Saturday, May 3, 2014

Gaftopsail Catfish Fishing

The subject today is Gaffies, or Gaftopsail Catfish, or Sailcats, as they are referred to. 
Gaftopsail Catfish (courtesy to Florida Wildlife Commission)

They are an interesting fish to catch.   They're pretty staunch fighters and hit fast and hard.  Their fighting style is very similar to Channel Cats in fresh water.  They are regarded down here in Florida as an undesirable fish if you're fishing for table fare, though.  They have 2 barbels on the chin, and enormous, serrated spikes in their dorsal and pectoral fins and if you get horned by one, you're going to be visiting your doctor for some antibiotics and a tetanus shot, I'm afraid. 

Their skin, like their smaller, more common cousin in salt water, the Hardhead Cat, is covered with a slimy mucus.  I wear gripping gloves when I handle them to reduce getting horned, and help me hang on to the fish a lot more easily.

note the gripping gloves as I remove the fish from the landing net (Photo:  Earlena Leonard,
2014 all rights reserved

Gaftopsail Cats get their name from the way that their dorsal fin looks like the topsail on a sailing ship.  They don't get to be huge fish, with the world record being a hair over 10 pounds.  The Florida State Record is 8 pounds, 14 oz, and mine missed that by weighing in at 8 pounds, 6 oz.

Still, record fish or not, they are a nice fight when you get one hooked.  You'll know when you have a hit because you'll start spooling out line fast fast enough to make the drag ratchet clicker sing until you tighten down the drag and set the hook.  Personally, I use Kahle hooks, because like the circle hook, they are essentially a self setting hook, unlike the J Hook.

Kahle Hook

Octopus Circle Hook
Now, there is an ethical debate on Kahle ves Circle hooks surrounding "gut hooking" a fish.  Here's the deal....if you're going to catch and release, the circle hook is less likely to be swallowed by the fish and gut hook them.  The Hahle hooks I use are equally effective, I've found, and are easier to bait with live shrimp.  The other thing:  I'm not a catch and release fisherman with most of the fish I catch......I harvest and eat them.  For me, the Kahle hook suits my needs better, to put it simply.  Both are self setters as the fish spins away to take off, but the Kahle just does it better, especially with catfish, either fresh or salt water varieties.  The reason is because the circle barb points inward toward the back of the hook shaft and the kahle points at the eye of the hook.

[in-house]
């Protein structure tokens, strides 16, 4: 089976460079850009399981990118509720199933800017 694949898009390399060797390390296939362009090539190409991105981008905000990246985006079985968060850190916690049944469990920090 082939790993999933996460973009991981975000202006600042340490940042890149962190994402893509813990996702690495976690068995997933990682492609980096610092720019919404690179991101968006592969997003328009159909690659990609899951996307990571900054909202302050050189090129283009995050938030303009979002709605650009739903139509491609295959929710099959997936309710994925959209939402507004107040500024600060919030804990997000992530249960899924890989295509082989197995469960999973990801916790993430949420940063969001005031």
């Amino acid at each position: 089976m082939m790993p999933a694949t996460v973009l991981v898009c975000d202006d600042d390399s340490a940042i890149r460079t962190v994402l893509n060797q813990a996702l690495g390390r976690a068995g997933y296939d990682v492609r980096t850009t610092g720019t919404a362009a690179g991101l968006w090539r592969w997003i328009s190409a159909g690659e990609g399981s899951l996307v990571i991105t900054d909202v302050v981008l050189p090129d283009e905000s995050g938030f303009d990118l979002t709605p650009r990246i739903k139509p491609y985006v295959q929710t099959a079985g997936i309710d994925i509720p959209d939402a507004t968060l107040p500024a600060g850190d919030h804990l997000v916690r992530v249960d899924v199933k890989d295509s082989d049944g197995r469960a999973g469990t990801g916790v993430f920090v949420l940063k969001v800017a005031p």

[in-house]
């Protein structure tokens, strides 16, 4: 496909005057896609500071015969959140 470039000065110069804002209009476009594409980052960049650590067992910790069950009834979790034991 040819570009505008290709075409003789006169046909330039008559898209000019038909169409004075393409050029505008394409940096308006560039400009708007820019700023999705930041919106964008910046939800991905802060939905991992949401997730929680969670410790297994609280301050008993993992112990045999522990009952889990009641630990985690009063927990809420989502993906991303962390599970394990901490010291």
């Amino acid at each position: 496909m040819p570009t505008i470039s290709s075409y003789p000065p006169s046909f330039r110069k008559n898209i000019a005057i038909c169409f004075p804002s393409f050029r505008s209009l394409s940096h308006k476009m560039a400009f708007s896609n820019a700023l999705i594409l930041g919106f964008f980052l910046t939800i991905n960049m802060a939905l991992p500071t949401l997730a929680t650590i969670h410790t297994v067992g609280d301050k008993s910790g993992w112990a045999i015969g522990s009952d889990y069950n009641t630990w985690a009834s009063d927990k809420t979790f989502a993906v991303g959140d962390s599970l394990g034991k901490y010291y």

So, what bait works for Sailcats?  Well, I've caught 'em on both live and frozen shrimp, frozen white shrimp from the grocery freezer, cut bait from various baitfish such as Pinfish, Finger mullet, Croakers I've caught, Greenies from cast netting.  I've also caught them on freezer burned fish from the stuff I may have lost in the freezer, and of course, squid works, as well.  They are a predator fish, much like their freshwater cousins, Channel and Blue Cats.\

The habitat of the sailcat is inshore and continental waters, estuaries, and lagoons.  They will enter brackish water, as well.  Their diet is small crustaceans, smaller fish and minnows, and the opportunistic bits of floating fish from larger fish predation.

Note the sail like appearance of the dorsal fin, and the really big barbs on both the dorsal and pectoral fins
Now, you've caught a mess of Sailcats, what do you do with them?  Well, you clean them, fillet them and fry 'em up in cornmeal, or you can make this recipe below.....but before we get into that, let's talk about cleaning them.  Fact is, you aren't going to get as much meat as you will, from a Flathead, Blue, or Channel Cat from fresh water.

Step 1:  Wash the catfish down in a vinegar and water solution to get the slime off of the fish and remove the head and split the belly and clean the cavity, so far, so good.  I like top cut the barbs off before I start cleaning the cats, though, because I really don't want to get stuck!

Step 2:  Skin the fish.  Salt water cats skins are a bit harder to pull off using the score and plier method, but it works.

Step 3:  Fillet the fish and cut out the red meat.  That's where the gamey and oily taste comes from, and leave that nice firm, pretty white fish meat.

Step 4:  Blanch the fish fillets in cold water with some citrus like lime or lemon juice in it.  I like to use Ponzu Sauce, myself for the nice flavor it gives the fish.

A nice recipe for sailcats
Personally, I fillet the fish rather than cook it whole.  I'll put the ginger in small slits in the fillets and serve this with a side of brown rice and drizzle Ponzu on the rice as well as the fish.  If you do cook the fish whole, the meat will come right off the bones, though, and either way you are in for a taste treat!  Bon appetite, and keep wetting those lines!

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